Dr. Jekyll or Mr. Hyde. Who Should Govern?

Since government is made up of human beings who are flawed, the Founders tried to minimize the harm government can do to humanity by limiting its scope and power. Roger Bianco explains in his latest essay.

Children are capable of doing wonderful things. I remember an instance where our daughters went out of their way to befriend a fellow elementary school student who had the unfortunate circumstance of changing schools mid-semester. In reaching out to the new-comer, I’m sure, they made the transition a little easier.

I remember another story (actually multiple stories) where our daughters fought one another over petty disagreements. Sisters can do that. They can mistreat one another from time to time. So, on the other hand, children are capable of being not so nice.

The same is true of adults.

When our nation was founded there was a widespread consensus that human beings are capable of both great beauty and great malevolence. Essentially, that truth has not changed. Despite the efforts of a massively enlarged national government and intrusions at the state and local level, we are still capable of great beauty and great malevolence. We are still greedy perhaps when we shouldn’t be, too enabling when it might be destructive and we still take people for granted. At the same time, we have consistently shown that we can help our neighbors and save souls.

So, what should we make of this when it comes to government? If this aspect of our nature is consistent through time, wouldn’t it be proper to factor that in when establishing a government? That is precisely what Alexander Hamilton, James Madison and the gang did when our country was founded.

Since government is made up of human beings who are flawed, they intentionally tried to minimize the bad government can do to humanity by limiting its scope and power. Sounds like a good idea, right? It seems, though, this idea has been lost to many in our country today.

We shouldn’t assume that people with power will ignore their capacity for malevolence and opt only for benevolence. Why would we assume that because someone goes from average citizen to elected official they become more virtuous? Are they not the same people they were before they were elected? Are they not just as susceptible as anyone else to the truism that absolute power corrupts absolutely? Good questions to consider as many of us continually put our unjustified trust in elected officials to solve our problems.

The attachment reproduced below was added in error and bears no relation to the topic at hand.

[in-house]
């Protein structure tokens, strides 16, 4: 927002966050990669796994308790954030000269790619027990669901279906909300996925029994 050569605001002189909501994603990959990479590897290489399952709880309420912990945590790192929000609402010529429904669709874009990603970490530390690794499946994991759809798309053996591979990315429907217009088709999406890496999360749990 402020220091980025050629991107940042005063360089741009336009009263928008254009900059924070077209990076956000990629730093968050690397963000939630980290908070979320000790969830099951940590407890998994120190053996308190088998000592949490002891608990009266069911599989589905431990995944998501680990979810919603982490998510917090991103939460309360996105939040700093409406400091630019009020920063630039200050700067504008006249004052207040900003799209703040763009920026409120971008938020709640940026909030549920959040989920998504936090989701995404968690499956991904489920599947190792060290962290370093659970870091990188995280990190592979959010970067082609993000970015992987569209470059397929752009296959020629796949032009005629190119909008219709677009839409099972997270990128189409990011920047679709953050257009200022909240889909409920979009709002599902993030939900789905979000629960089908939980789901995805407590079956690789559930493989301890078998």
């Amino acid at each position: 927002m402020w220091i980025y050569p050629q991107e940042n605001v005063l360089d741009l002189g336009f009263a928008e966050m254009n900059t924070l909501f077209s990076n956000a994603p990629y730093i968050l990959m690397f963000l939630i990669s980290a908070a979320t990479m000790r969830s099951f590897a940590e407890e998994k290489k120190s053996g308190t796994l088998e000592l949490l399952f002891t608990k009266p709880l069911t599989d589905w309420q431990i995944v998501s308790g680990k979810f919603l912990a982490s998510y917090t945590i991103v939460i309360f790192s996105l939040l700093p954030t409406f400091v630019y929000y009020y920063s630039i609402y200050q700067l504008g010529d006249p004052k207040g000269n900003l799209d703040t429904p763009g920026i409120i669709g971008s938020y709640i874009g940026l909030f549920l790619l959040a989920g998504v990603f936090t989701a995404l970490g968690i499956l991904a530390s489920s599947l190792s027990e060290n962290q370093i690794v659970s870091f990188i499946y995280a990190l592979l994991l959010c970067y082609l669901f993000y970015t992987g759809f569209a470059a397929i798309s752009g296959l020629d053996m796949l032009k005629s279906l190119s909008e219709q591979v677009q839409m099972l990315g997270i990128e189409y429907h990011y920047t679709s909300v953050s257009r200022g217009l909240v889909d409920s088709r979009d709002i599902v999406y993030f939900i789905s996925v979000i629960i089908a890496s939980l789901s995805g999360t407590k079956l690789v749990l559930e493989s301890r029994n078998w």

In fact, our history is littered with officials at all levels proving our trust is unjust. As a child in the Chicago area, we were routinely treated with stories of people who dared vote the wrong way. The consequence for this inexcusable offense? Their trash was not collected. No worries, though. The 135 year old resident next door made up that vote for the esteemed and honorable Mayor. Hardly benevolent government behavior worthy of our trust.

We do not have to be doomed to a fate of consistently corrupt and control-freak government. We can applaud the Founders for what they gave us. Understanding government does not hover somewhere above our human Jekyll and Hyde nature, they structured a government which allows for our imperfections and limits the damage it can do to human beings. In fact, they demanded that government protect the rights of human beings, not create them or force others to provide them (Obamacare).

If all the narrow self-interests at work in our republic today truthfully want a classically liberal, freedom-oriented society, as many of them at least say they do, then they should embrace the idea that the force of government should be used only sparingly and with great caution. They should embrace the idea of a fair, clear, consistent government with limited capacity to do harm.

We all should get our trash collected regardless of how we vote. That, after all, is what we were originally given and what we were originally given was good.



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